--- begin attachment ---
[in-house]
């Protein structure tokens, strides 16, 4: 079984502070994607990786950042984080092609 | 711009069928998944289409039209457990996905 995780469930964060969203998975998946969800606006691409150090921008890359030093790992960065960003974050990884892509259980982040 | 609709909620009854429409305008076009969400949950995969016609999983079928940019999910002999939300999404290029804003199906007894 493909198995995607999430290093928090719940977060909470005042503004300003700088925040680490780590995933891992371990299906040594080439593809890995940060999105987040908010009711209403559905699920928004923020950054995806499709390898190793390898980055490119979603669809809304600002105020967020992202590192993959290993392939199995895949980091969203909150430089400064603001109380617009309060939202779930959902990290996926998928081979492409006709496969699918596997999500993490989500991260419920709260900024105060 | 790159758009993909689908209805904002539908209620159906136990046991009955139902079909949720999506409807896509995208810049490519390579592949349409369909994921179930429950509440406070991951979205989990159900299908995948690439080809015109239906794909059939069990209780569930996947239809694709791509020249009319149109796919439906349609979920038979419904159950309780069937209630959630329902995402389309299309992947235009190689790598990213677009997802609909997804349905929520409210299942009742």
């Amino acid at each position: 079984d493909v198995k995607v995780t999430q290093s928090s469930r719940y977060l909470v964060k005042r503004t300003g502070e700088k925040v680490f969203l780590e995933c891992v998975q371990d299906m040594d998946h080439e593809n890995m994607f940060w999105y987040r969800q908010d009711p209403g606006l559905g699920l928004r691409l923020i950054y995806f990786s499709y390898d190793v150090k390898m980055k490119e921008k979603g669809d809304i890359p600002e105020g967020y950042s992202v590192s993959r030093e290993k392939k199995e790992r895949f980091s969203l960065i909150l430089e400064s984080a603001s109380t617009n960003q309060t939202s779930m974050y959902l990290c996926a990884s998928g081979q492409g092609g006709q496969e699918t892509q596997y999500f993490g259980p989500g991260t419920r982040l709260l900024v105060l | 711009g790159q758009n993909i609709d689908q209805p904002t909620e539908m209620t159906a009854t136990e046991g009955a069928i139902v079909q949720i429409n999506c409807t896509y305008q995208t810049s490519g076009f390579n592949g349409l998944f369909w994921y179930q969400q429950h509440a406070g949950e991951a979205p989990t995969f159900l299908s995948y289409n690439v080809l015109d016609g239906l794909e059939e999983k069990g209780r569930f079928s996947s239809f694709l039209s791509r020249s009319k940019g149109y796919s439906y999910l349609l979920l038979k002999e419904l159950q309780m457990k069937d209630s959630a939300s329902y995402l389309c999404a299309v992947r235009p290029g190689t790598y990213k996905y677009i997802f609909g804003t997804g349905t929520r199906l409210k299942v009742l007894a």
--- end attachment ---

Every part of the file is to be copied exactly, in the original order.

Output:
[in-house]
């Protein structure tokens, strides 16, 4: 079984502070994607990786950042984080092609 | 711009069928998944289409039209457990996905 995780469930964060969203998975998946969800606006691409150090921008890359030093790992960065960003974050990884892509259980982040 | 609709909620009854429409305008076009969400949950995969016609999983079928940019999910002999939300999404290029804003199906007894 493909198995995607999430290093928090719940977060909470005042503004300003700088925040680490780590995933891992371990299906040594080439593809890995940060999105987040908010009711209403559905699920928004923020950054995806499709390898190793390898980055490119979603669809809304600002105020967020992202590192993959290993392939199995895949980091969203909150430089400064603001109380617009309060939202779930959902990290996926998928081979492409006709496969699918596997999500993490989500991260419920709260900024105060 | 790159758009993909689908209805904002539908209620159906136990046991009955139902079909949720999506409807896509995208810049490519390579592949349409369909994921179930429950509440406070991951979205989990159900299908995948690439080809015109239906794909059939069990209780569930996947239809694709791509020249009319149109796919439906349609979920038979419904159950309780069937209630959630329902995402389309299309992947235009190689790598990213677009997802609909997804349905929520409210299942009742």
């Amino acid at each position: 079984d493909v198995k995607v995780t999430q290093s928090s469930r719940y977060l909470v964060k005042r503004t300003g502070e700088k925040v680490f969203l780590e995933c891992v998975q371990d299906m040594d998946h080439e593809n890995m994607f940060w999105y987040r969800q908010d009711p209403g606006l559905g699920l928004r691409l923020i950054y995806f990786s499709y390898d190793v150090k390898m980055k490119e921008k979603g669809d809304i890359p600002e105020g967020y950042s992202v590192s993959r030093e290993k392939k199995e790992r895949f980091s969203l960065i909150l430089e400064s984080a603001s109380t617009n960003q309060t939202s779930m974050y959902l990290c996926a990884s998928g081979q492409g092609g006709q496969e699918t892509q596997y999500f993490g259980p989500g991260t419920r982040l709260l900024v105060l | 711009g790159q758009n993909i609709d689908q209805p904002t909620e539908m209620t159906a009854t136990e046991g009955a069928i139902v079909q949720i429409n999506c409807t896509y305008q995208t810049s490519g076009f390579n592949g349409l998944f369909w994921y179930q969400q429950h509440a406070g949950e991951a979205p989990t995969f159900l299908s995948y289409n690439v080809l015109d016609g239906l794909e059939e999983k069990g209780r569930f079928s996947s239809f694709l039209s791509r020249s009319k940019g149109y796919s439906y999910l349609l979920l038979k002999e419904l159950q309780m457990k069937d209630s959630a939300s329902y995402l389309c999404a299309v992947r235009p290029g190689t790598y990213k996905y677009i997802f609909g804003t997804g349905t929520r199906l409210k299942v009742l007894a």